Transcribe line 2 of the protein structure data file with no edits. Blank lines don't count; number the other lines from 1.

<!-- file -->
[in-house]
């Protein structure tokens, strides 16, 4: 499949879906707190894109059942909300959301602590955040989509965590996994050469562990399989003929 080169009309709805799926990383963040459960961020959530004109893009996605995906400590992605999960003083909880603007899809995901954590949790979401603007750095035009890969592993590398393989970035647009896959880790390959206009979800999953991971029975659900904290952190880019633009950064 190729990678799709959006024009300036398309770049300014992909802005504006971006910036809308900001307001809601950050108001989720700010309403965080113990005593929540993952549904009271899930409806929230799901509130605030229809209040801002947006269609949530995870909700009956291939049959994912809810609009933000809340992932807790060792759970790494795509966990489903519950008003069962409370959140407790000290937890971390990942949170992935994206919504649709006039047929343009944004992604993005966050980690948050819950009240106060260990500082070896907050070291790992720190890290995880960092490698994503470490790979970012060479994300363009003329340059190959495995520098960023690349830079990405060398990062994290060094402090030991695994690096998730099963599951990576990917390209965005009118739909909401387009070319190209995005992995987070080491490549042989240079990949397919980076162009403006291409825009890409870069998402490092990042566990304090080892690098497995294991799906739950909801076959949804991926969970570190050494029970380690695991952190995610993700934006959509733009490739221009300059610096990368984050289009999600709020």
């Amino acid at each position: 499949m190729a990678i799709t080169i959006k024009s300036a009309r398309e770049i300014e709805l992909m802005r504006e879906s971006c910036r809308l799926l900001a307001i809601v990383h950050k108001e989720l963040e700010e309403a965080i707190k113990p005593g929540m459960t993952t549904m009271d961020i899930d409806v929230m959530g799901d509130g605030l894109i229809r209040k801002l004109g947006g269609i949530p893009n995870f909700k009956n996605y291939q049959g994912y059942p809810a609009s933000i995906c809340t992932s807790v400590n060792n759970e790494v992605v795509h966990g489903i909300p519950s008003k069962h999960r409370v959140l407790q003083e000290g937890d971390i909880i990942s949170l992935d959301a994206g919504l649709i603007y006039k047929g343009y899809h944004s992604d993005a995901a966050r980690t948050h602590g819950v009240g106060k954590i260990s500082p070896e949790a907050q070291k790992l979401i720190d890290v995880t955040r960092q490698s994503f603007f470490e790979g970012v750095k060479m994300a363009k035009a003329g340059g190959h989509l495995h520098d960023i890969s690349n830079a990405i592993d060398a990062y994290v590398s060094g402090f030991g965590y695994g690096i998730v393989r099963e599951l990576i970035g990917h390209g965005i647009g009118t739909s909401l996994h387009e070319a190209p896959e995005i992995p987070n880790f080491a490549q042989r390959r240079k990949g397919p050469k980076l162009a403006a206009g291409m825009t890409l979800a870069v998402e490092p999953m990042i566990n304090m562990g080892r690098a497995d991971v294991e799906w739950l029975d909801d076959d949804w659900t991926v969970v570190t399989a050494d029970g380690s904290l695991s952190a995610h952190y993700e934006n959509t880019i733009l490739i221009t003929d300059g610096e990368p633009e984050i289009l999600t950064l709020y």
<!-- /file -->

């Protein structure tokens, strides 16, 4: 499949879906707190894109059942909300959301602590955040989509965590996994050469562990399989003929 080169009309709805799926990383963040459960961020959530004109893009996605995906400590992605999960003083909880603007899809995901954590949790979401603007750095035009890969592993590398393989970035647009896959880790390959206009979800999953991971029975659900904290952190880019633009950064 190729990678799709959006024009300036398309770049300014992909802005504006971006910036809308900001307001809601950050108001989720700010309403965080113990005593929540993952549904009271899930409806929230799901509130605030229809209040801002947006269609949530995870909700009956291939049959994912809810609009933000809340992932807790060792759970790494795509966990489903519950008003069962409370959140407790000290937890971390990942949170992935994206919504649709006039047929343009944004992604993005966050980690948050819950009240106060260990500082070896907050070291790992720190890290995880960092490698994503470490790979970012060479994300363009003329340059190959495995520098960023690349830079990405060398990062994290060094402090030991695994690096998730099963599951990576990917390209965005009118739909909401387009070319190209995005992995987070080491490549042989240079990949397919980076162009403006291409825009890409870069998402490092990042566990304090080892690098497995294991799906739950909801076959949804991926969970570190050494029970380690695991952190995610993700934006959509733009490739221009300059610096990368984050289009999600709020």